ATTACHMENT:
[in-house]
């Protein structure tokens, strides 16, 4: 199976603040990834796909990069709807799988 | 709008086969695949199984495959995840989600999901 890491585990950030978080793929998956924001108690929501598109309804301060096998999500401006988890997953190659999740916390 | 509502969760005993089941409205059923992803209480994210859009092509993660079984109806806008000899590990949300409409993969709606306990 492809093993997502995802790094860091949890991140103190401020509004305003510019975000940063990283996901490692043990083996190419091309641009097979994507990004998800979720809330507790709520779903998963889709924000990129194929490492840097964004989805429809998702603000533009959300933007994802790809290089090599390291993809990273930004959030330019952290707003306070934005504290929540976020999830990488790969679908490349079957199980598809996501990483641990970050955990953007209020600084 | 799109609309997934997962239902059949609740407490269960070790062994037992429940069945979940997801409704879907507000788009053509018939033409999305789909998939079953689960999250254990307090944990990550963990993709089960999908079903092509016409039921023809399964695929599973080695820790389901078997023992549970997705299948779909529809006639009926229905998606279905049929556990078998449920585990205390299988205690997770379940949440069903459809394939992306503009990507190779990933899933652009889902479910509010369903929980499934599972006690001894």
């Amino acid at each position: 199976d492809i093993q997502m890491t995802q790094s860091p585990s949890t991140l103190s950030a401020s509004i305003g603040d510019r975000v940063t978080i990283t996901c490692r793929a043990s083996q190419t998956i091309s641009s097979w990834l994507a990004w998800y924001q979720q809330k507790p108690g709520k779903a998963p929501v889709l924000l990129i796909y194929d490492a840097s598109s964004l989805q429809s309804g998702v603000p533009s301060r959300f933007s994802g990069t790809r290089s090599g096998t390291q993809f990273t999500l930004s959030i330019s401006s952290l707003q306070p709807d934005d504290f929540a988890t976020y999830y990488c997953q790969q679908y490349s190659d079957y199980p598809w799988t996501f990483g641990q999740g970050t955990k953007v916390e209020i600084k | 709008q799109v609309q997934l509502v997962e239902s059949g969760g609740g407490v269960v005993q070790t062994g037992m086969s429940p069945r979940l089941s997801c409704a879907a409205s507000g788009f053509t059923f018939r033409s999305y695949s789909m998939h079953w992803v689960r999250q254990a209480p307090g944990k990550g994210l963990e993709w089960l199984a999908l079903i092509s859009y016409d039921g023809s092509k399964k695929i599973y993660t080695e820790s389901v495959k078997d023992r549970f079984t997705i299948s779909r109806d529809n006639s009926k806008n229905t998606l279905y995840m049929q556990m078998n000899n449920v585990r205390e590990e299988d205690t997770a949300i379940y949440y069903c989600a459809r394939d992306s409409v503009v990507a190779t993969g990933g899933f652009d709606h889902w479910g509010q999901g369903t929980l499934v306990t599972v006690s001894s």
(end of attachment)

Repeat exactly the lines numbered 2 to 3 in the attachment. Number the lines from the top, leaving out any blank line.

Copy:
């Protein structure tokens, strides 16, 4: 199976603040990834796909990069709807799988 | 709008086969695949199984495959995840989600999901 890491585990950030978080793929998956924001108690929501598109309804301060096998999500401006988890997953190659999740916390 | 509502969760005993089941409205059923992803209480994210859009092509993660079984109806806008000899590990949300409409993969709606306990 492809093993997502995802790094860091949890991140103190401020509004305003510019975000940063990283996901490692043990083996190419091309641009097979994507990004998800979720809330507790709520779903998963889709924000990129194929490492840097964004989805429809998702603000533009959300933007994802790809290089090599390291993809990273930004959030330019952290707003306070934005504290929540976020999830990488790969679908490349079957199980598809996501990483641990970050955990953007209020600084 | 799109609309997934997962239902059949609740407490269960070790062994037992429940069945979940997801409704879907507000788009053509018939033409999305789909998939079953689960999250254990307090944990990550963990993709089960999908079903092509016409039921023809399964695929599973080695820790389901078997023992549970997705299948779909529809006639009926229905998606279905049929556990078998449920585990205390299988205690997770379940949440069903459809394939992306503009990507190779990933899933652009889902479910509010369903929980499934599972006690001894």
């Amino acid at each position: 199976d492809i093993q997502m890491t995802q790094s860091p585990s949890t991140l103190s950030a401020s509004i305003g603040d510019r975000v940063t978080i990283t996901c490692r793929a043990s083996q190419t998956i091309s641009s097979w990834l994507a990004w998800y924001q979720q809330k507790p108690g709520k779903a998963p929501v889709l924000l990129i796909y194929d490492a840097s598109s964004l989805q429809s309804g998702v603000p533009s301060r959300f933007s994802g990069t790809r290089s090599g096998t390291q993809f990273t999500l930004s959030i330019s401006s952290l707003q306070p709807d934005d504290f929540a988890t976020y999830y990488c997953q790969q679908y490349s190659d079957y199980p598809w799988t996501f990483g641990q999740g970050t955990k953007v916390e209020i600084k | 709008q799109v609309q997934l509502v997962e239902s059949g969760g609740g407490v269960v005993q070790t062994g037992m086969s429940p069945r979940l089941s997801c409704a879907a409205s507000g788009f053509t059923f018939r033409s999305y695949s789909m998939h079953w992803v689960r999250q254990a209480p307090g944990k990550g994210l963990e993709w089960l199984a999908l079903i092509s859009y016409d039921g023809s092509k399964k695929i599973y993660t080695e820790s389901v495959k078997d023992r549970f079984t997705i299948s779909r109806d529809n006639s009926k806008n229905t998606l279905y995840m049929q556990m078998n000899n449920v585990r205390e590990e299988d205690t997770a949300i379940y949440y069903c989600a459809r394939d992306s409409v503009v990507a190779t993969g990933g899933f652009d709606h889902w479910g509010q999901g369903t929980l499934v306990t599972v006690s001894s």